In George the program will be at 10 a.m. at the George-Little Rock High SchoolPastor Jesse Sternke fo First Baptist Memorial Church is the featured speaker. The George-Little Rock High School Band will provide music. A service at Evergreen Lawn Cemetery will follow, as will a short service at the George Good Samaritan Center.

The Rock Rapids observance will be at Riverview Cemetery at 10:00 a.m. Noelle Bonjour will be the speaker. The rain location is the Forster Community Center in Rock Rapids.

Statewide Iowa — The last bill to clear the legislature this year gives Iowa’s insurance commissioner authority to collect more data about companies called pharmacy benefit managers.

Critics say PBMs are driving small-town pharmacies out of business, while the industry says PBMs are helping to control prescription drug costs. Pharmacy Benefit Managers are companies hired to administer prescription drug benefits provided by large employers, insurance companies and Medicare Part D. Two months ago, the Iowa House unanimously voted for a series of safeguards for pharmacies and consumers. This week Iowa Senate voted to scale some of that back. For instance, Republican Senator Mike Klimesh of Spillville says the bill no longer ensures any Iowa pharmacy can apply to be part of networks that serve customers with prescription drug insurance.

Representative Brian Best, a Republican from Carroll, says more must be done to expose the secretive conduct of PBMs.

Senate Republican Leader Jack Whitver says a nationwide policy would be better, but congress has been unable to act, so lawmakers in states like Iowa are trying to come up with solutions.

According to the National Conference of State Legislatures, pharmacy benefit managers process about 75 percent of all prescriptions filled in the United States. All but four states have passed laws that regulate PBMs in some fashion.

May 26, 2022 - 9:58 am - Posted in News

Statewide Iowa — The National Oceanic Atmospheric Administration predicts dry conditions will continue for western Iowa and expand eastward. Meteorologist Adam Hartman authored the report.

La Niña weather conditions are a climate pattern that produces drier days. United States Ag Department meteorologist, Brad Rippey, says the weather’s impact on crops depends largely on the timing of the heat waves.

Much of the northwest region of the state is already experiencing abnormally dry conditions. Woodbury, Plymouth and Monona counties face severe drought.

Northwest Iowa — The Iowa Governor’s Traffic Safety Bureau, along with the Iowa State Patrol reports that traffic fatality numbers for 2022 are already alarmingly high.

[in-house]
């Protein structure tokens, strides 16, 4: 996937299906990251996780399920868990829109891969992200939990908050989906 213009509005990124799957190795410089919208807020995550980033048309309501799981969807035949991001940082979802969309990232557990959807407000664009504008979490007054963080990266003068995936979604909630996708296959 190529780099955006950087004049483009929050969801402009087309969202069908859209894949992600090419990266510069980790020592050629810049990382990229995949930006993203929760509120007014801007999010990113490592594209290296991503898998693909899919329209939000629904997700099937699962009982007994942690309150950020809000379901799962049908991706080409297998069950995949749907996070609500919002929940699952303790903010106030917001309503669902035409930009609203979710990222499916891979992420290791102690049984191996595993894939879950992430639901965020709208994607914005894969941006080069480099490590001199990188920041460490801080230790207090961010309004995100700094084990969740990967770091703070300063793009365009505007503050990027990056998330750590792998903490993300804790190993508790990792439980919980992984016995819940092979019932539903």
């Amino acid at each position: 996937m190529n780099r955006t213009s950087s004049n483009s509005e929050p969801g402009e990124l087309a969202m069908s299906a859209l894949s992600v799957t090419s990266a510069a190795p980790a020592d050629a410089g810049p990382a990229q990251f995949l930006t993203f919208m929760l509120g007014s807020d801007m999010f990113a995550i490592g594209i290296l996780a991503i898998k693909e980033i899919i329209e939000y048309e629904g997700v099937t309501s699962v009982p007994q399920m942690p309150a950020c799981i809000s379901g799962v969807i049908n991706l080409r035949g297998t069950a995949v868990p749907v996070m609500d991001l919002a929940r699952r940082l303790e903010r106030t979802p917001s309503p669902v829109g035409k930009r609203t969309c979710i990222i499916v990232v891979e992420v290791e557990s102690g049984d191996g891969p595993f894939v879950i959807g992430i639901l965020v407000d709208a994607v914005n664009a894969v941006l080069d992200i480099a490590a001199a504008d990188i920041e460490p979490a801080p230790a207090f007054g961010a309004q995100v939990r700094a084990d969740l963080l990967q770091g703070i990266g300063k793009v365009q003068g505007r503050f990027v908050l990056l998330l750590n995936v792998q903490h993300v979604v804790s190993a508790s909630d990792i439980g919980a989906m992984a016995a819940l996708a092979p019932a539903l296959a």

Iowa State Patrol Trooper Kevin Krull says 109 people have lost their lives in traffic crashes so far in 2022, which is an increase over the average year.

Northwest Iowa’s State Patrol District 6, which is comprised of Lyon, Sioux, O’Brien, Osceola, Dickinson, Clay, Emmet and Palo Alto counties, has seen a number of fatalities so far this year that comes awfully close to those seen for an entire average YEAR.

Trooper Krull says there are simple ways to help you avoid being involved in a crash.

The upcoming Memorial Day Weekend is one of the busiest on Iowa roadways, and Krull says law enforcement officers statewide will be out in large numbers this weekend, in an effort to keep people safe on the road.

And, he says, if your weekend celebration involves adult beverages, please arrange for a designated driver before the celebration begins.

Trooper Krull offers some final thoughts.

Drive safely this holiday weekend and avoid seeing those red and blue flashing lights in your rearview mirror.

 

Des Moines, Iowa — Governor Reynolds has ordered all flags in Iowa to fly at half-staff immediately through sunset on Saturday, May 28, 2022, in honor and remembrance of the victims in the tragic shooting on Tuesday at an elementary school in Uvalde, Texas.

Gov. Reynolds says, “My heart breaks for all those affected by the tragic and senseless shooting in Uvalde. Kevin and I join with Iowans in praying for all the parents, families, students, and staff involved. No parent or child should ever have to face this unimaginable tragedy.”

The governor’s order is issued in conjunction with President Biden’s proclamation to lower all United States flags to half-staff for the same length of time.

In his proclamation, Biden called the incident “senseless acts of violence.” In his remarks about the incident, Biden asked the nation to pray for strength for the victims’ parents and siblings — strength in the darkness they feel right now.

Governor Reynolds’ proclamation indicates flags will be at half-staff on the State Capitol Building and on flag displays in the Capitol Complex. Flags will also be half-staff on all public buildings, grounds, and facilities throughout the state. President Biden’s proclamation says flags will be flown at half-staff at the White House and upon all public buildings and grounds, at all military posts and naval stations, and on all naval vessels of the Federal Government in the District of Columbia and throughout the United States and its Territories and possessions.

Individuals, businesses, schools, municipalities, counties, and other government subdivisions are encouraged to fly the flags at half-staff for the same length of time.